From a legal perspective, there is no obligation on NHS England to renew PDS contracts and with financial pressures from the government only going to increase, practitioners may well find that as contracts come to an end, the will be put out to tender and “sold” to the lowest bidder.

These differences between PDS and GDS contracts caused significant problems for one particular client who had a GDS contract that included orthodontic work. They were approached by their LAT who proposed to split the contract, with the UDAs under a GDS and the UOAs transferred to a PDS contract.

Realising the goodwill value of a PDS contract can be at best extremely difficult and at worst impossible. Whilst the goodwill arising from the performance of the UDAs was preserved, by agreeing to the LAT’s proposals without first seeking advice as to the ramifications of doing so, the principal effectively lost the goodwill value of the UOAs, which in this instance were again worth hundreds of thousands of pounds.

3) Incorporated practices

Finally, a situation that is far too common concerns incorporated practices and the Change of Control Clause. Most practices that incorporated after 2011 will have this added into the contract. However, many dentists did not seek advice on what it meant and what the effects of it might be.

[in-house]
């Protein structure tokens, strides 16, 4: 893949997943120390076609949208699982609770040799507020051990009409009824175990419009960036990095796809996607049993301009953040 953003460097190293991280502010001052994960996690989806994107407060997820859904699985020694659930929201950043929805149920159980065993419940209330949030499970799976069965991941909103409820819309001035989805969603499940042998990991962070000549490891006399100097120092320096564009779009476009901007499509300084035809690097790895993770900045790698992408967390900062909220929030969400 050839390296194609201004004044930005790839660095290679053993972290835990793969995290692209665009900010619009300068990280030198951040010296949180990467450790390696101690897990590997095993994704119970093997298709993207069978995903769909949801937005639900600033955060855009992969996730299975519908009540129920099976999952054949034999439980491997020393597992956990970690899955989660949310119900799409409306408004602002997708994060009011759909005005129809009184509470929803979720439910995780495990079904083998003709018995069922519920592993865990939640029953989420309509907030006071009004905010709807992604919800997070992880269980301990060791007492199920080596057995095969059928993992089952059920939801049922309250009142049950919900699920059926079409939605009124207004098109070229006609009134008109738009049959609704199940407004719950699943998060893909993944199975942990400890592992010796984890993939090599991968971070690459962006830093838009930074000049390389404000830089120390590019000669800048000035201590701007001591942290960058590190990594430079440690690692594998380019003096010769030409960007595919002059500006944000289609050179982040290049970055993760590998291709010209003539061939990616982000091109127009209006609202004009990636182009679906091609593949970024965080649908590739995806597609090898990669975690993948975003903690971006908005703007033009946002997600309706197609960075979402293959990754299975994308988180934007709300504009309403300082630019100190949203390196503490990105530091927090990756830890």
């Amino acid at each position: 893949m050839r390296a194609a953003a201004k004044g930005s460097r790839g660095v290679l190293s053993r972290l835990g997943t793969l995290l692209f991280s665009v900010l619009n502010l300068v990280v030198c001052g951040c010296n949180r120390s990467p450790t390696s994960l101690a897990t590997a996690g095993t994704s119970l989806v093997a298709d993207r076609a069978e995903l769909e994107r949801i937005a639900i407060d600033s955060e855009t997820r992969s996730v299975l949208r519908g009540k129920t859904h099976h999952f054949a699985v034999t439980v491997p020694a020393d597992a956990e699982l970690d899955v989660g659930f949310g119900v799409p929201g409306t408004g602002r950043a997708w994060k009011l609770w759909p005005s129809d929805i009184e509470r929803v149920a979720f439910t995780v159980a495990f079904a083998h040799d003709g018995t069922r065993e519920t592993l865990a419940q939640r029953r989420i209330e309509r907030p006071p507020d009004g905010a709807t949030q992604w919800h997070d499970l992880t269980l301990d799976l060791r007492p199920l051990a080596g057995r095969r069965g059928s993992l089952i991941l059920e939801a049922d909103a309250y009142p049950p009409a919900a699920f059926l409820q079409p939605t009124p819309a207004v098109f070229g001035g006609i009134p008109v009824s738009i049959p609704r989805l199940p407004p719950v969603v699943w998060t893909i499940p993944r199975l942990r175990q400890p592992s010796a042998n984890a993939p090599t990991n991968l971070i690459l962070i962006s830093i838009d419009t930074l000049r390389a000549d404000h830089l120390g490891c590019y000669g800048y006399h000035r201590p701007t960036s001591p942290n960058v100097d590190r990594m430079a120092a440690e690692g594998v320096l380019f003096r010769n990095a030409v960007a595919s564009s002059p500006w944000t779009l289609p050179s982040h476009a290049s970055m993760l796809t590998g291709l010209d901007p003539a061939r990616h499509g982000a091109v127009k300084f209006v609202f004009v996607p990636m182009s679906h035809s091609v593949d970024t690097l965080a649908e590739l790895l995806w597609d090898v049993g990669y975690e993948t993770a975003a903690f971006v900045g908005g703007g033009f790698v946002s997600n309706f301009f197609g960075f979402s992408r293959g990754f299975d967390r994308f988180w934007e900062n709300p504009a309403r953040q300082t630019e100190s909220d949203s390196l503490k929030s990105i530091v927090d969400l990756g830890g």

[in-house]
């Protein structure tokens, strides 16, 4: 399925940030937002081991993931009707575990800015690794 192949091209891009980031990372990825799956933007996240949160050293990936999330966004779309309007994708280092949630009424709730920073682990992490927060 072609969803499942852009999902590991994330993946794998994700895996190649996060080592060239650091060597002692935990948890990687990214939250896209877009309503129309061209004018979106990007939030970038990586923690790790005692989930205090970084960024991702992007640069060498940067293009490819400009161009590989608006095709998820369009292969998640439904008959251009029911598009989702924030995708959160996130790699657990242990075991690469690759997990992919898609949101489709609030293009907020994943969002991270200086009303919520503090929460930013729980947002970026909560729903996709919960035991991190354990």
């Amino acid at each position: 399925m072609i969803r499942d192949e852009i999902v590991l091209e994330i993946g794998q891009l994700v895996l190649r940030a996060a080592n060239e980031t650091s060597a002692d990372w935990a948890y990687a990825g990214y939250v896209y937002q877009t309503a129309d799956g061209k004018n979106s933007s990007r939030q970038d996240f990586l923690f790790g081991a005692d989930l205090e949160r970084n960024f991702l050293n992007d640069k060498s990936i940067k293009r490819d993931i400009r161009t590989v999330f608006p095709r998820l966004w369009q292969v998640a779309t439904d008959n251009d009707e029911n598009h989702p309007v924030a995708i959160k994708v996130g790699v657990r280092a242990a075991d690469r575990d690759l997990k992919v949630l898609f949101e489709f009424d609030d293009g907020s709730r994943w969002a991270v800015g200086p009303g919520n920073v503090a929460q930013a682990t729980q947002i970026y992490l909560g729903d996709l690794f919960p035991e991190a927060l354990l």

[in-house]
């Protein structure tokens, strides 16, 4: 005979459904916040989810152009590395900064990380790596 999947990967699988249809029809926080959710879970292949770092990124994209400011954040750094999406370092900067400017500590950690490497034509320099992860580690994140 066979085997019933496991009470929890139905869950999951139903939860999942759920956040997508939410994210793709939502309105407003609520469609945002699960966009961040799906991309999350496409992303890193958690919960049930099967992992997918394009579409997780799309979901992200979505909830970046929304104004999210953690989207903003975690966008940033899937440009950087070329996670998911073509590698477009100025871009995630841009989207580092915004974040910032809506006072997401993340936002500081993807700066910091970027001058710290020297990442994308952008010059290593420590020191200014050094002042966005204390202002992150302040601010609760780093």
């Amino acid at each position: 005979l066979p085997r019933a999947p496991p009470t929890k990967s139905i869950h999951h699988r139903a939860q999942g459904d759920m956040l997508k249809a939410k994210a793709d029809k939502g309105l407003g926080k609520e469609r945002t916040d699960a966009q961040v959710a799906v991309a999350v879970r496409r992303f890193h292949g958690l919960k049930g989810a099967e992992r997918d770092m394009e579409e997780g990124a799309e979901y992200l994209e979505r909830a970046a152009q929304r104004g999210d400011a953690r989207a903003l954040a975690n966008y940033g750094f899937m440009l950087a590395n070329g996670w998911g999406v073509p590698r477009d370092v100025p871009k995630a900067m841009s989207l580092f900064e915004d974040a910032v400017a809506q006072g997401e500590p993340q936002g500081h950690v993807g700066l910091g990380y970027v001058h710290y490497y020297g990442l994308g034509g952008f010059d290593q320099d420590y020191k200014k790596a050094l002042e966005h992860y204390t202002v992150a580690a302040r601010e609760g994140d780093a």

Following incorporation, once the NHS contract is in the name of a limited company, it is almost certainly the case that the only way to sell the goodwill is by transferring the shares in the limited company. However, if there is a Change of Control Clause, then under the latest guidance issued by NHS England, any share transfer of more than10% of the shares is subject to obtaining the LAT’s prior consent. Without consent it is not possible to sell the shares and again the goodwill of the practice can be lost. Practitioners who find themselves in this situation are essentially at the mercy of their LAT – and practitioners are more than capable of figuring out for themselves whether this is a position in which they would like to find themselves.

It is not just the inclusion of these clauses that causes a problem; sometimes the wording of Change of Control Clauses means that the mere act of applying for consent triggers the right for the LAT to terminate a contract. There were also clauses that stated that consent would only be given by the LAT if it could be proven to “benefit patients, the LAT and the citizens of the city of …” (name of city to protect the innocent!).

Notwithstanding that these types of clauses have been commonplace for some years now, dentists continue to incorporate their practices without getting prior advice and in doing so potentially risk losing their goodwill value.

You don’t have to be a lawyer to know that once you sign a contract you are legally bound to it. And yet principals continue to sign contracts and agreements without first having them checked by dental legal specialists. As a minimum this can cost an awful lot in legal fees to resolve after the fact. But worse still, there may not be anything that can be done, and it could end up costing principals hundreds of thousands of pounds in the loss of the goodwill value of their practices.

John Grant of Goodman Grant Lawyers for Dentists – a Past Chairman of ASPD

For more information call John Grant on 0113 834 3705 or email [email protected]

ASPD MEMBER